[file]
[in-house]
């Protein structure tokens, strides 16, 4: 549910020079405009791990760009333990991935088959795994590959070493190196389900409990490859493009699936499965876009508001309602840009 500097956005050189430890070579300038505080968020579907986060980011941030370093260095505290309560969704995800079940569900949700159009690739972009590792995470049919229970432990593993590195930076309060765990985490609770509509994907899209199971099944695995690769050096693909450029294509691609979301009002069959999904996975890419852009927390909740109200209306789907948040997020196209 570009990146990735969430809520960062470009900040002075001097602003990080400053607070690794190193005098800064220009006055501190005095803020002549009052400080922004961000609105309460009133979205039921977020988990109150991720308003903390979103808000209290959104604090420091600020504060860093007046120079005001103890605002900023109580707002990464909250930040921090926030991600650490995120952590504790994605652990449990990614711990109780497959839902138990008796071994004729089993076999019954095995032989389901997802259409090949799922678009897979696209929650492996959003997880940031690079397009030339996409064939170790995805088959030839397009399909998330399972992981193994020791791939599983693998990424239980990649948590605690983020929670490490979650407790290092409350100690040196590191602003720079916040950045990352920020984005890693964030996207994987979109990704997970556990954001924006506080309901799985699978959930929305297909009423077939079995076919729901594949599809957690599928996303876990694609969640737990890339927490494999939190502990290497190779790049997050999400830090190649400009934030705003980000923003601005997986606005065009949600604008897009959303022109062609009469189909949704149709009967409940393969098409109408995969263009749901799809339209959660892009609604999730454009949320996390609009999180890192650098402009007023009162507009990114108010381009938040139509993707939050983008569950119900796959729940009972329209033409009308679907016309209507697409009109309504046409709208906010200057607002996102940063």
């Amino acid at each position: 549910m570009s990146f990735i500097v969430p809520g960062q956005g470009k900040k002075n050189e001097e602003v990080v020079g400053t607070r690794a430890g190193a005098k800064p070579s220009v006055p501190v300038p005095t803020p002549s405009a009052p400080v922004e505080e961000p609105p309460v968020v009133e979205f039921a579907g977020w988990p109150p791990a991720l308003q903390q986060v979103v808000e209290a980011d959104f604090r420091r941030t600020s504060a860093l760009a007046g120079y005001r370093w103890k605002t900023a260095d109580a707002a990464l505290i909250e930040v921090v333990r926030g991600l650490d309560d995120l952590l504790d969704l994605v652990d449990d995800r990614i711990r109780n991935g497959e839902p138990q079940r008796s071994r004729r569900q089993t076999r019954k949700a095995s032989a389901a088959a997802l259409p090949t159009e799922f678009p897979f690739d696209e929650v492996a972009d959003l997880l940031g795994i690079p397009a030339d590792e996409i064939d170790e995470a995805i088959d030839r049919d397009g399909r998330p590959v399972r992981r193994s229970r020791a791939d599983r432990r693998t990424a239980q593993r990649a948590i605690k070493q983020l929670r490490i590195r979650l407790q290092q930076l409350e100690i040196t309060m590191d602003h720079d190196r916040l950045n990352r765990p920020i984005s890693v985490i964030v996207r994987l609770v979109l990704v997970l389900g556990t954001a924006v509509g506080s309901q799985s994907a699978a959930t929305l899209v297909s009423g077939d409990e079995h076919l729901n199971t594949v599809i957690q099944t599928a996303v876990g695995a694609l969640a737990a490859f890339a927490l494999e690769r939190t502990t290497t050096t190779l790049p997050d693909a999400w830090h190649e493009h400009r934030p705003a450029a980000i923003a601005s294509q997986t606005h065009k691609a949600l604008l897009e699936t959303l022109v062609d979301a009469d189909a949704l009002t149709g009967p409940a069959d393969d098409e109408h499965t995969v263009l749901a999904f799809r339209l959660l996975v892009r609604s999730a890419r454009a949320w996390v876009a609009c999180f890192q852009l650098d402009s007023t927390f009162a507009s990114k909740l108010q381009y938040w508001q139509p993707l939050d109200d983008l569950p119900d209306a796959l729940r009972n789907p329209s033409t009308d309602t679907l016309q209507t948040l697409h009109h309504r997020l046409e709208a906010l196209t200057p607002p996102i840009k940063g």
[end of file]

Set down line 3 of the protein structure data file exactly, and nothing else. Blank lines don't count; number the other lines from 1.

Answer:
């Amino acid at each position: 549910m570009s990146f990735i500097v969430p809520g960062q956005g470009k900040k002075n050189e001097e602003v990080v020079g400053t607070r690794a430890g190193a005098k800064p070579s220009v006055p501190v300038p005095t803020p002549s405009a009052p400080v922004e505080e961000p609105p309460v968020v009133e979205f039921a579907g977020w988990p109150p791990a991720l308003q903390q986060v979103v808000e209290a980011d959104f604090r420091r941030t600020s504060a860093l760009a007046g120079y005001r370093w103890k605002t900023a260095d109580a707002a990464l505290i909250e930040v921090v333990r926030g991600l650490d309560d995120l952590l504790d969704l994605v652990d449990d995800r990614i711990r109780n991935g497959e839902p138990q079940r008796s071994r004729r569900q089993t076999r019954k949700a095995s032989a389901a088959a997802l259409p090949t159009e799922f678009p897979f690739d696209e929650v492996a972009d959003l997880l940031g795994i690079p397009a030339d590792e996409i064939d170790e995470a995805i088959d030839r049919d397009g399909r998330p590959v399972r992981r193994s229970r020791a791939d599983r432990r693998t990424a239980q593993r990649a948590i605690k070493q983020l929670r490490i590195r979650l407790q290092q930076l409350e100690i040196t309060m590191d602003h720079d190196r916040l950045n990352r765990p920020i984005s890693v985490i964030v996207r994987l609770v979109l990704v997970l389900g556990t954001a924006v509509g506080s309901q799985s994907a699978a959930t929305l899209v297909s009423g077939d409990e079995h076919l729901n199971t594949v599809i957690q099944t599928a996303v876990g695995a694609l969640a737990a490859f890339a927490l494999e690769r939190t502990t290497t050096t190779l790049p997050d693909a999400w830090h190649e493009h400009r934030p705003a450029a980000i923003a601005s294509q997986t606005h065009k691609a949600l604008l897009e699936t959303l022109v062609d979301a009469d189909a949704l009002t149709g009967p409940a069959d393969d098409e109408h499965t995969v263009l749901a999904f799809r339209l959660l996975v892009r609604s999730a890419r454009a949320w996390v876009a609009c999180f890192q852009l650098d402009s007023t927390f009162a507009s990114k909740l108010q381009y938040w508001q139509p993707l939050d109200d983008l569950p119900d209306a796959l729940r009972n789907p329209s033409t009308d309602t679907l016309q209507t948040l697409h009109h309504r997020l046409e709208a906010l196209t200057p607002p996102i840009k940063g």